Three good men - a broken boxer, an American veteran trying to win back his mother-dominated wife, and an air force sergeant married to a faithless actress - are corrupted by Miles Ravenscourt, an amoral "gentleman." Because they need money, they let Miles lure them into his scheme to rob a postal van with a large cash cargo.
The Stranger is the fifth studio album by American singer-songwriter Billy Joel, released on September 29, 1977, by Columbia Records. While his four previous albums had been moderately successful, The Stranger became Joel's true critical and commercial breakthrough, spending six weeks at #2 on the U.S. album charts. Considered his magnum opus, it remains his best-selling non-compilation album to date, and was ranked number 70 on Rolling Stone's list of the 500 greatest albums of all time.
Dushan Petrossi joined the ranks of many prominent power metal artists of the late 90s revolution in choosing the nadir of the genre as the appropriate time for a few years of studio silence. Between his two projects, Magic Kingdom has proven to be the more geared towards innovative ventures, while Iron Mask has been a more conservative affair, and consequently comes off as the more dominant of his two projects…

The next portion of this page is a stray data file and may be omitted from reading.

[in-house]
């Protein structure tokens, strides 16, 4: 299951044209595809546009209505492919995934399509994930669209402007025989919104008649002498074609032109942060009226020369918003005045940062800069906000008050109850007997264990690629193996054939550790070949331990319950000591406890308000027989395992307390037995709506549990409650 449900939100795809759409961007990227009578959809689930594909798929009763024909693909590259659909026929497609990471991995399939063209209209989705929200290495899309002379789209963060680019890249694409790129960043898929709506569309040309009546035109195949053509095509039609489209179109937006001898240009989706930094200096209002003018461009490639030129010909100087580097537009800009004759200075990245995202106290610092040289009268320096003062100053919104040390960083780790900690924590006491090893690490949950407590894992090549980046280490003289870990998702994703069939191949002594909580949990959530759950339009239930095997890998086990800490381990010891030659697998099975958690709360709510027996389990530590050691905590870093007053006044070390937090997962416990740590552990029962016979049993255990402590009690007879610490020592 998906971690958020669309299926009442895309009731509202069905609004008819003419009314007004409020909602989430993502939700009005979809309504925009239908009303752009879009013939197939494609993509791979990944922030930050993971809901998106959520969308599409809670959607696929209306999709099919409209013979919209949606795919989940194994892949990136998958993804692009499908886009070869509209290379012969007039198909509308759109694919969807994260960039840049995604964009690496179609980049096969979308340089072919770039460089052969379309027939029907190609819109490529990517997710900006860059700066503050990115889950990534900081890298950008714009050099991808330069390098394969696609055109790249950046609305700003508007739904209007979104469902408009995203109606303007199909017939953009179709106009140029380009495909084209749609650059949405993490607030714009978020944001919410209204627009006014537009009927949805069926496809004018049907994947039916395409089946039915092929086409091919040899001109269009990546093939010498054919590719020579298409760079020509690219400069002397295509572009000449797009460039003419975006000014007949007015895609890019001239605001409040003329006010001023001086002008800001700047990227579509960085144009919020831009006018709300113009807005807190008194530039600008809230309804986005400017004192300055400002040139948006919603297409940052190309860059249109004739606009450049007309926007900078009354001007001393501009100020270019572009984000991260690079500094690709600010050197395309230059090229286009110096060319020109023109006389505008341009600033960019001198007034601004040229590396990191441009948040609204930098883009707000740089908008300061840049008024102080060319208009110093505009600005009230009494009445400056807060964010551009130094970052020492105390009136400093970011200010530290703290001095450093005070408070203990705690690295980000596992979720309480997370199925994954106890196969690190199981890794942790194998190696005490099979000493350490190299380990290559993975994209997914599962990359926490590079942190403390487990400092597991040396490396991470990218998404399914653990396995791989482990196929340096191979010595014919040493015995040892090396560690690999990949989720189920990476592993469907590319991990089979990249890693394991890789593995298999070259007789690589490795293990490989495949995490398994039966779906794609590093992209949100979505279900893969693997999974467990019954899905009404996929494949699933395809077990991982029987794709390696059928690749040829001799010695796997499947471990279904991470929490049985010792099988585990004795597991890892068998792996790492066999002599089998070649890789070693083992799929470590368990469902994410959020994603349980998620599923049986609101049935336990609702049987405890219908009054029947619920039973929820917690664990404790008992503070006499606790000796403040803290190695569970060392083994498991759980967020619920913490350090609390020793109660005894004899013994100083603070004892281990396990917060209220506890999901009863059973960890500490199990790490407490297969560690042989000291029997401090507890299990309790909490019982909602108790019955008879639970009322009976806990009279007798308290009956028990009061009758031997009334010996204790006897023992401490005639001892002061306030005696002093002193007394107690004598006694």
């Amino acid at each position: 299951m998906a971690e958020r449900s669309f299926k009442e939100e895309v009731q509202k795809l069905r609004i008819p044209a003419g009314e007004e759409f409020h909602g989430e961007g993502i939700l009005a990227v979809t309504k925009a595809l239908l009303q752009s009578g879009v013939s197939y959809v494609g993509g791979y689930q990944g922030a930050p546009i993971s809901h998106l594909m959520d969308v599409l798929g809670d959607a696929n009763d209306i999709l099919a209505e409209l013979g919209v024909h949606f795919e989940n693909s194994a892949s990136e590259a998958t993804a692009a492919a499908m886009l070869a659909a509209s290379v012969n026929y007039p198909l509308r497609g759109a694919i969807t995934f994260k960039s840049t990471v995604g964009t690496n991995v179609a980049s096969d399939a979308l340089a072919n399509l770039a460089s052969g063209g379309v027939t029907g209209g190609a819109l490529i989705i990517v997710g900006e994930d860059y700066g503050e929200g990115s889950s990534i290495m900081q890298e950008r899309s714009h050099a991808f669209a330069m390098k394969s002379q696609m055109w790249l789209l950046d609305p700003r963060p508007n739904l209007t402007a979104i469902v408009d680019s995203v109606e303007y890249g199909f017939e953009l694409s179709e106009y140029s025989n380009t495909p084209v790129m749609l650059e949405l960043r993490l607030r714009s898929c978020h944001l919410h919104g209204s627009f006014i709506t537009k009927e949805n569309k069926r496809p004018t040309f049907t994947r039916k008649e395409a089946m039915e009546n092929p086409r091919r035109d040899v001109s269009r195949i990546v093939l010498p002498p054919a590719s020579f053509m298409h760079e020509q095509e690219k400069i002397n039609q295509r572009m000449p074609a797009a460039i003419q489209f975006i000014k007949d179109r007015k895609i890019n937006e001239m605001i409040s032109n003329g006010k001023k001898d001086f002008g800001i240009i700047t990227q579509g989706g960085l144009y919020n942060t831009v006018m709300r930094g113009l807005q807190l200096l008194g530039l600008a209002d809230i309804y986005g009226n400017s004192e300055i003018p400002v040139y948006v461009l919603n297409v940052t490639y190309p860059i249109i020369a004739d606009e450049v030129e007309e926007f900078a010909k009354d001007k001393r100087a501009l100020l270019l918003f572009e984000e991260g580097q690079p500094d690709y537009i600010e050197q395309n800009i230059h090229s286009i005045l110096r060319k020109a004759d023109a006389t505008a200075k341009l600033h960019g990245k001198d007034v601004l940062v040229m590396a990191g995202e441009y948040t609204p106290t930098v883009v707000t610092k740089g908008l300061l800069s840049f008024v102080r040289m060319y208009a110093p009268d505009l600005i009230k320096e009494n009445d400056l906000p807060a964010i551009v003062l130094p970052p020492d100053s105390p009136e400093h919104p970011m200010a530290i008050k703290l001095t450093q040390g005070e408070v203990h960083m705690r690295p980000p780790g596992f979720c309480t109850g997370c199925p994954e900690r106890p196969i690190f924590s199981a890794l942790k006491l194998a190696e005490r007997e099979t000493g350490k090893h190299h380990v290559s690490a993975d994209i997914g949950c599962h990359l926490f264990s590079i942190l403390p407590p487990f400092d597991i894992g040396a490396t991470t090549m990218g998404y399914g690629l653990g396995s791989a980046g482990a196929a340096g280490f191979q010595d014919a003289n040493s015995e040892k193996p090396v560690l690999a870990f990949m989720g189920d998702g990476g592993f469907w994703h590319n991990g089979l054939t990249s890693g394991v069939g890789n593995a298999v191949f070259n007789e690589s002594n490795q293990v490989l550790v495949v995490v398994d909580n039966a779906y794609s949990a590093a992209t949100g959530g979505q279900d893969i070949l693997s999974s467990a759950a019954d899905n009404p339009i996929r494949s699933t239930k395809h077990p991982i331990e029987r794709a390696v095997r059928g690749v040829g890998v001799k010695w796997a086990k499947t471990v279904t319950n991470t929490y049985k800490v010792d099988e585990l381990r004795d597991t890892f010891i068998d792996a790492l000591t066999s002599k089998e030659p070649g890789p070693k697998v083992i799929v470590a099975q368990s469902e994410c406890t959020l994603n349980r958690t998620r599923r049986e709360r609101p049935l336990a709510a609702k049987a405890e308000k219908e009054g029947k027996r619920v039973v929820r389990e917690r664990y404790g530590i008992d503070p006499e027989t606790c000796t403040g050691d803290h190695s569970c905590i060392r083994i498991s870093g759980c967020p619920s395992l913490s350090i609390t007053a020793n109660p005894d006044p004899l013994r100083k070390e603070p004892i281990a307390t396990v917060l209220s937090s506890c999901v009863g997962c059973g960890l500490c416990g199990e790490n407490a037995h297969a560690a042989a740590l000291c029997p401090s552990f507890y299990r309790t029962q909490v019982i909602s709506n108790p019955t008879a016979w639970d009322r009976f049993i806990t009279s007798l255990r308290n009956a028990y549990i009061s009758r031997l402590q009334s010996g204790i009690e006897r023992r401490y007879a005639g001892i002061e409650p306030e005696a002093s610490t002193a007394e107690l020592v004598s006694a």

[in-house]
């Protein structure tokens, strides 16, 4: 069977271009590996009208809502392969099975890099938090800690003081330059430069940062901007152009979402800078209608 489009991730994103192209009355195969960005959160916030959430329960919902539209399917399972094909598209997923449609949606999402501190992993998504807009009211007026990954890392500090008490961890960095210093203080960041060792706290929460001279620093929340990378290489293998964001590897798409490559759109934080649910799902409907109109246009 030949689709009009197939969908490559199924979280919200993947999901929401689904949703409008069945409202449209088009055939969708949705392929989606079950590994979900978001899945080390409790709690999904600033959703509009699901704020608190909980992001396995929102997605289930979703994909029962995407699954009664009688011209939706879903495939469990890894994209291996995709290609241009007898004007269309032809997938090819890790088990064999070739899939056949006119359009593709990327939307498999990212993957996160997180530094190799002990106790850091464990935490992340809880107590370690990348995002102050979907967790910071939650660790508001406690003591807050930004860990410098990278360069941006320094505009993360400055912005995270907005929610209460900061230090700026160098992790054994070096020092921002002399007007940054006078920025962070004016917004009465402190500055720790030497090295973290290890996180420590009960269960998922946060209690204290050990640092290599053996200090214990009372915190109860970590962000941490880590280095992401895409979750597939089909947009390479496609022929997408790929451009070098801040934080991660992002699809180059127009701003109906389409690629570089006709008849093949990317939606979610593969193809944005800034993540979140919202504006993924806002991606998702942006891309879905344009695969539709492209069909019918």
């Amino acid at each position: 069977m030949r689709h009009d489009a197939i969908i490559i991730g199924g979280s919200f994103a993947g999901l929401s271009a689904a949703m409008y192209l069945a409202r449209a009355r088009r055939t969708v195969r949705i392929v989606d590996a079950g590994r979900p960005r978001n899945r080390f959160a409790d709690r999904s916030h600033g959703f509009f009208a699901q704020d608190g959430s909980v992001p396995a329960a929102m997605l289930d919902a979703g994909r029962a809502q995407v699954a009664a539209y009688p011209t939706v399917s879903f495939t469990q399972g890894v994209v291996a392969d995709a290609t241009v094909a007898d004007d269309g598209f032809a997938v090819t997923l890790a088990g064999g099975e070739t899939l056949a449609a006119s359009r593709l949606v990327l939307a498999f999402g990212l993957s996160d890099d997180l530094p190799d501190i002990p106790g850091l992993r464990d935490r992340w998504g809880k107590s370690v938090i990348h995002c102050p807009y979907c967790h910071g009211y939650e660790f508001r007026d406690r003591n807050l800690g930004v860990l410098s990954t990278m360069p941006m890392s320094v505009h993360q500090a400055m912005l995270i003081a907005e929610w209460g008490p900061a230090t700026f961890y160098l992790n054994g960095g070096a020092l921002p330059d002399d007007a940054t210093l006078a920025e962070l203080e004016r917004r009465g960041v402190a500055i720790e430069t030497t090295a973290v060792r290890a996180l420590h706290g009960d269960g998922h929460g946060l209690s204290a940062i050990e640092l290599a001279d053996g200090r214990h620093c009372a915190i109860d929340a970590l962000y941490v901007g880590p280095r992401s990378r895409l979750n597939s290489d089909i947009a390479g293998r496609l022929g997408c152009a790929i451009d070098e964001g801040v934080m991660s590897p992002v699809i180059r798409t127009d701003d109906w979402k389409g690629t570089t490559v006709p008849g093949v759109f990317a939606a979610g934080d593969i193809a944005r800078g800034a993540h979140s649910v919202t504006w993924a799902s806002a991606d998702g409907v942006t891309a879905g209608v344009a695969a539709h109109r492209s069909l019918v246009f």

This is not a George Lynch best-of or anthology. This is a two-disc collection of outtakes, demos, collaborations, and other assorted goodies designed to appease the most die-hard of Lynch fans. Selections from Dokken and Lynch Mob as well as his earlier bands like A, the Boyz, and Xciter are all here, but the second disc is where the metal gems truly lie. Collaborations with vocalists Stephen Pearcy (Ratt), Vince Neil (Mötley Crüe), and John Corabi (also formerly of Mötley Crüe) are all fun little sessions and definitely add to the quality of the set. At two discs, The Lost Anthology would be a bit much to handle for those who aren't true Lynch fanatics, but those who are will be pleasantly surprised at how well this maps out Lynch's evolution as a guitarist over three decades.
In July-August 1987, after 100 shows around the world on The Bridge Tour, Billy Joel accepted the Kremlin's invitation to the U.S.S.R. for six fully-staged rock shows in Moscow and Leningrad, fulfilling a long-time desire to perform in Russia. During their stay, Billy and his family, along with musicians, staff, and a huge press entourage spent their days interacting with the Russian people, forging true bonds of friendship wherever they went.